They could also help create a platform for more complicated tests. If Achkar and her colleagues are right, then some biomarkers will begin changing early on in the latency-to-activity transition, and some later. Based on that, algorithmic analysis could help provide a prognosis for whether or not a patient is likely to be developing an active infection.
The grant will also fund development of nucleic acid programmable antibody microarrays, which Achkar will collaborate on with scientists at Arizona State University. "Particularly with antibodies, if two years before diagnosis they are low, and 18 months prior they go up a bit, and then after one year [following diagnosis] they're up even higher, you could say, 'I see there is a development in rising antibody levels,'" she said.
Such a test, if it were available in an easy-to-use, point-of-care format, could be integrated into routine appointments every couple months for patients in regions endemic for TB.
"Mass spec is very expensive, so ultimately you want to get away from [it] for simple tests," Achkar said. "There is a lot of TB diagnostic technology out there and some of it is very fancy, but currently almost everything requires some degree of lab infrastructure." Bacterial culture is the "gold-standard" test, but it requires time and a laboratory. Mycobacteria can be identified in sputum with a microscope, but not only does that require an instrument and a technician, it's particularly unsuited for HIV-positive patients, who have fewer Mycobacteria in their spit.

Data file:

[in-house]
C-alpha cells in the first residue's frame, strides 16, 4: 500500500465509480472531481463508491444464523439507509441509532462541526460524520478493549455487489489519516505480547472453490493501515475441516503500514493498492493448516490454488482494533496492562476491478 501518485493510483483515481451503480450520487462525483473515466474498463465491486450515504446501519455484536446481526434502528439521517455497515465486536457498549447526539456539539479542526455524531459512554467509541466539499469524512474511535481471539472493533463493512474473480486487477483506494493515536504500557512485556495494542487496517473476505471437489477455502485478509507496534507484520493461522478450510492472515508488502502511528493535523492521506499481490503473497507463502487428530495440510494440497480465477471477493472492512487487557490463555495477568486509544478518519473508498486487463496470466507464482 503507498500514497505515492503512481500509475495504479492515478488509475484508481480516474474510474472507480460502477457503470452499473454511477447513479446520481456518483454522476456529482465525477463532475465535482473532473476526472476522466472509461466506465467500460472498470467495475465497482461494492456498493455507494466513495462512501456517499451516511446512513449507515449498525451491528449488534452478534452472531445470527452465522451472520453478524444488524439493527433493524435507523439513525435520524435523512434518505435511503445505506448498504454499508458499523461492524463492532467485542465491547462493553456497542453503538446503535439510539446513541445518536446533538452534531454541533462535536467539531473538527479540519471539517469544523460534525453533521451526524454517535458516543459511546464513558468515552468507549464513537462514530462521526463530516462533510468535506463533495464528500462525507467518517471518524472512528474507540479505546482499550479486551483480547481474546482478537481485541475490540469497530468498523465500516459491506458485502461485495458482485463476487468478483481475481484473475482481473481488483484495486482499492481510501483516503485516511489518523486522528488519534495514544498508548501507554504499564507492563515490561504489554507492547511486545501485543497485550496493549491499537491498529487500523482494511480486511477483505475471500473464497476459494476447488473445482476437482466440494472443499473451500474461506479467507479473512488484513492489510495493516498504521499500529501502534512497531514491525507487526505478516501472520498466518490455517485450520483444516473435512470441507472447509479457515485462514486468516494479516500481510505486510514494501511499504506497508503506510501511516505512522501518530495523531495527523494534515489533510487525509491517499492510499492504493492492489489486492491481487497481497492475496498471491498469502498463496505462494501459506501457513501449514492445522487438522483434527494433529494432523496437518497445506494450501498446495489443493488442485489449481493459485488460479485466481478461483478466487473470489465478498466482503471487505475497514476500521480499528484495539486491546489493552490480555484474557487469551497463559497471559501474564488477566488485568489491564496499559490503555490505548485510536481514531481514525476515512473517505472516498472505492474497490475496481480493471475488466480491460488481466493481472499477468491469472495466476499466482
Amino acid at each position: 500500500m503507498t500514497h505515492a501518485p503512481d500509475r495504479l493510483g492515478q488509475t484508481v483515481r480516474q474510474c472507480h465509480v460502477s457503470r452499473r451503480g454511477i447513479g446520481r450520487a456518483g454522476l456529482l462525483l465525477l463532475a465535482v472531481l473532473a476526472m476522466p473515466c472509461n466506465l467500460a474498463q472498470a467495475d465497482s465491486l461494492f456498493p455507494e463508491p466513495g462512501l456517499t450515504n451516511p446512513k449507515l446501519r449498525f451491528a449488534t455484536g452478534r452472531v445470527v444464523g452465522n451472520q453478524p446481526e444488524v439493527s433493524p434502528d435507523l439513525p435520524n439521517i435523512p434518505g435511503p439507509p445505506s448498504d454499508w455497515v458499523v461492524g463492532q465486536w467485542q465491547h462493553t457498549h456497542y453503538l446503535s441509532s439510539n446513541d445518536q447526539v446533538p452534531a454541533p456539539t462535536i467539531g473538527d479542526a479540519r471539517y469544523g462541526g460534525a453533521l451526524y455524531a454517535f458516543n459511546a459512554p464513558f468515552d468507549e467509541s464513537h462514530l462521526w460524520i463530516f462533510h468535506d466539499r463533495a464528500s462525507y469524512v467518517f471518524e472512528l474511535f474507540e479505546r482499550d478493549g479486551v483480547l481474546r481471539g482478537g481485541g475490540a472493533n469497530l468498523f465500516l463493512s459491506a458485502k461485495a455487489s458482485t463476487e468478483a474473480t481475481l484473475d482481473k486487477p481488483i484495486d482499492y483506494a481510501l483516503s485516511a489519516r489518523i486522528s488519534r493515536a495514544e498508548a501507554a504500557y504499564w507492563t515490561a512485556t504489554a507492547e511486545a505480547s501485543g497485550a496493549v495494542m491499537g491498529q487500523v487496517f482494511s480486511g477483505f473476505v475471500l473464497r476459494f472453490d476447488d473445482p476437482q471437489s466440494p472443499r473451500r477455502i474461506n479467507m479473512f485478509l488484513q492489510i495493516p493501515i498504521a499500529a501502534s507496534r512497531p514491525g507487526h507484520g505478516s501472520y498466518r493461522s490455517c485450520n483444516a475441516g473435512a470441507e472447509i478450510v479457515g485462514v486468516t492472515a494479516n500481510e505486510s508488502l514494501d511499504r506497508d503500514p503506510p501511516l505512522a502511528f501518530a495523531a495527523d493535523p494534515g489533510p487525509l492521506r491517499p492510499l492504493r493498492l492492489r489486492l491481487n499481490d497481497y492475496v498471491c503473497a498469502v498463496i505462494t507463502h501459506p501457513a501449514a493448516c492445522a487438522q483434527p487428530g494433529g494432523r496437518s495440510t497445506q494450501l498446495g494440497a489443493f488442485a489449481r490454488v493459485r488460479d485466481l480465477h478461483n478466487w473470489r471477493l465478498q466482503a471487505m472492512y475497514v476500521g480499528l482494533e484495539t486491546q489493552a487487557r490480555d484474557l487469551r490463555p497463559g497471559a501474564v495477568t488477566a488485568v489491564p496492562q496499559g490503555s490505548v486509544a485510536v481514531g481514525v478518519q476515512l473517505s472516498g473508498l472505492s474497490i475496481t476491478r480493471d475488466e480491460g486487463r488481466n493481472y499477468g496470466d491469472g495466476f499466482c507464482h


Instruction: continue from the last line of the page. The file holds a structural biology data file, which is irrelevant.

Immunoassays have their own caveats, namely specificity, in this case the degree to which a positive result is truly indicative of active TB.
"But that's not a big issue," Achkar said, "TB is often over-treated anyways." The disease is hard enough to diagnose on its own and damaging enough that patients presenting with TB-like symptoms are often treated for it. "If you suspect TB, they might not have it, but you treat it anyways," she said.
High sensitivity and specificity are always the ideal, but she said that for some diseases, it's not always achievable. If you can combine simple techniques like immunoassays or dipsticks to have high sensitivity with moderately good specificity, that's already very helpful," she said.